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FROM THE ARCHIVES: BUT WHAT ABOUT THE FIRST TIME? PART 2 (by Tom Russell)

Mary Russell

So last time I wrote about how a bad first impression with a game can make folks unlikely to try it a second time. There might be great and hidden depths that reveal themselves after x number of plays, but many folks aren't going to ever get to x. Or, as John Brieger put it, "you have a problem if it requires weeks of playing constantly for players to achieve the level of knowledge to make the game balanced." The thing is, I don't know if that really is a problem.

I mean, yes, it is a problem, in the sense that there are plenty of folks who aren't going to ever play that game a second time. Especially as they've got plenty of other games on their shelves that don't have that problem. With so many games to play, and with less leisure time available, most people are going to shy away from a game with such a steep, difficult, and thorny learning curve. Such a game is a really tough sell, and is going to have difficulty finding an audience in an increasingly crowded marketplace. So, sure, that is a problem, but only if you're trying to sell a lot of games.

And that's certainly the goal for most publishers, and there's nothing wrong with that. After all, a company needs to stay in business if it wants to keep publishing games. If you print six thousand copies of a game and only one thousand sell, then you have five thousand copies sitting in a warehouse or ending up in a dollar bin. That's a pretty ruinous loss! For smaller companies especially, one flop can be catastrophic. Or, to put it another way:

The longer I do this publishing thing the more I realize the only real rating that matters is SALES. Publishers of "great" games that don't sell consistently won't survive. If you want to be a publisher then every decision should revolve around, "How will this impact sales?"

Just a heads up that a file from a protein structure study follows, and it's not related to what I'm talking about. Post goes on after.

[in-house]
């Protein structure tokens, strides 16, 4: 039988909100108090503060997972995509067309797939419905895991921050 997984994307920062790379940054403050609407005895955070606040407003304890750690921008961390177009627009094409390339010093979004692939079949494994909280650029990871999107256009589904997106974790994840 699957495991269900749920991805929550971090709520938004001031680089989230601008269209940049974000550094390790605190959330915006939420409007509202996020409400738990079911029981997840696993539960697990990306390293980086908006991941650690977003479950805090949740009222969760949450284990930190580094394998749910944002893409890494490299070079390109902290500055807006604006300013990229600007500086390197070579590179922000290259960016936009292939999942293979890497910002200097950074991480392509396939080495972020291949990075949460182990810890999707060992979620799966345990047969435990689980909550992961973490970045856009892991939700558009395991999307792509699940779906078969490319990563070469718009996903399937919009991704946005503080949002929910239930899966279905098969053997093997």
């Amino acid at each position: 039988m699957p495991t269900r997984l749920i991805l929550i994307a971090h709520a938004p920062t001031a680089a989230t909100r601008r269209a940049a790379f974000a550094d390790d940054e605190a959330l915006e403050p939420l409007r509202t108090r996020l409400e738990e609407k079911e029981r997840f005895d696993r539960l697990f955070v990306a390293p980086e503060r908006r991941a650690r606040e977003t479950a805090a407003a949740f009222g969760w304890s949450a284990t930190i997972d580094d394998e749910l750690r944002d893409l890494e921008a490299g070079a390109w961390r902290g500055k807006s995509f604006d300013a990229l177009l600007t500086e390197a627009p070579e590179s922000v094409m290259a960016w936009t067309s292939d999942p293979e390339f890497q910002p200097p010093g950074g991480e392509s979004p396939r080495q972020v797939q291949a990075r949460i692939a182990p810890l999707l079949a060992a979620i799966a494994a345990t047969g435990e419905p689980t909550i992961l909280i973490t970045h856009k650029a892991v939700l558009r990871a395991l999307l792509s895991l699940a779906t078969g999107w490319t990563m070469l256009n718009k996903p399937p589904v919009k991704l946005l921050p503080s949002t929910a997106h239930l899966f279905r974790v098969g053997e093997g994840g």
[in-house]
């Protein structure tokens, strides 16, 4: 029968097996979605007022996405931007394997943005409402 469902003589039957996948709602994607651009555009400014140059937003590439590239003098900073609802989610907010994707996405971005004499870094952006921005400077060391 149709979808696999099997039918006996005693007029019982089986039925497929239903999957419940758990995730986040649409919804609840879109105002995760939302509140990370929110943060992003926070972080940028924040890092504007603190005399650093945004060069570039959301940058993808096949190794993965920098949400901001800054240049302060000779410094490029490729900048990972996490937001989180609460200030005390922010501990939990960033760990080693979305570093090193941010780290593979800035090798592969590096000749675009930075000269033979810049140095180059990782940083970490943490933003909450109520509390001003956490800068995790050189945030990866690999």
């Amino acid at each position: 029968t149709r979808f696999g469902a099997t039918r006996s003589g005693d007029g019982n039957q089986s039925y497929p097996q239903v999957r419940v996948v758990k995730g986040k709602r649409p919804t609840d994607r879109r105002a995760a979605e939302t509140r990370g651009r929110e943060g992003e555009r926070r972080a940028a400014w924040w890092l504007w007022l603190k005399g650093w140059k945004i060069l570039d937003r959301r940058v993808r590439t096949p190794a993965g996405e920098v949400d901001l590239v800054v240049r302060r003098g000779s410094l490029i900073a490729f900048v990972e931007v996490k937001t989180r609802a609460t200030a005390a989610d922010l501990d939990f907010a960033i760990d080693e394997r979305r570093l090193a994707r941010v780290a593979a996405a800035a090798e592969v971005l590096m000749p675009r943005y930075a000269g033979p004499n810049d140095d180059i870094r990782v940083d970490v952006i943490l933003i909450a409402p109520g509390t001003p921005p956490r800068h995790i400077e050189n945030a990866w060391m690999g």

… As a businessman I'd rather have a "Munchkin" than your average hot for a few months title that rated well on BGG but no longer sells much.

That's coming from the twitter feed of Van Ryder Games, a publisher of thematic games like Hostage Negotiator and Detective: City of Angels. I disagree with the things they post on twitter pretty consistently - even small things like whether or not people should be allowed to pay for groceries with checks - but at the same time, I understand where they're coming from, and if we were publishing games in that style and with their model, we'd probably be approaching it much the same way.

Different kind of risk.

So, yes, from a business perspective, I absolutely agree that games that are going to turn off the vast majority of players aren't a great way to make money. But hey, printing games on demand - the most expensive and least efficient way to make games - isn't a great way to make money either! Yet it works out pretty good for us, precisely because that method neutralizes any financial risk. Our overhead is so low that even if we only sell a handful of copies, the game will pay for itself.

That puts us in the enviable position of being able to publish pretty much whatever the heck we want to publish. There's more to it than that; production cost factors highly into the MSRP given our absurdly low profit margin. For the average game, there is an indirect correlation between how low the MSRP is and how many copies it sells. That is, a $30 game is easier to sell than a $40 one. So while we'd love to publish something like an 18XX, it's so components-intensive that there's no way we could price it in a way that makes sense for consumers. But other than that, our decisions are mercifully free of the dreary, cold calculus that eats up the time of other successful publishers.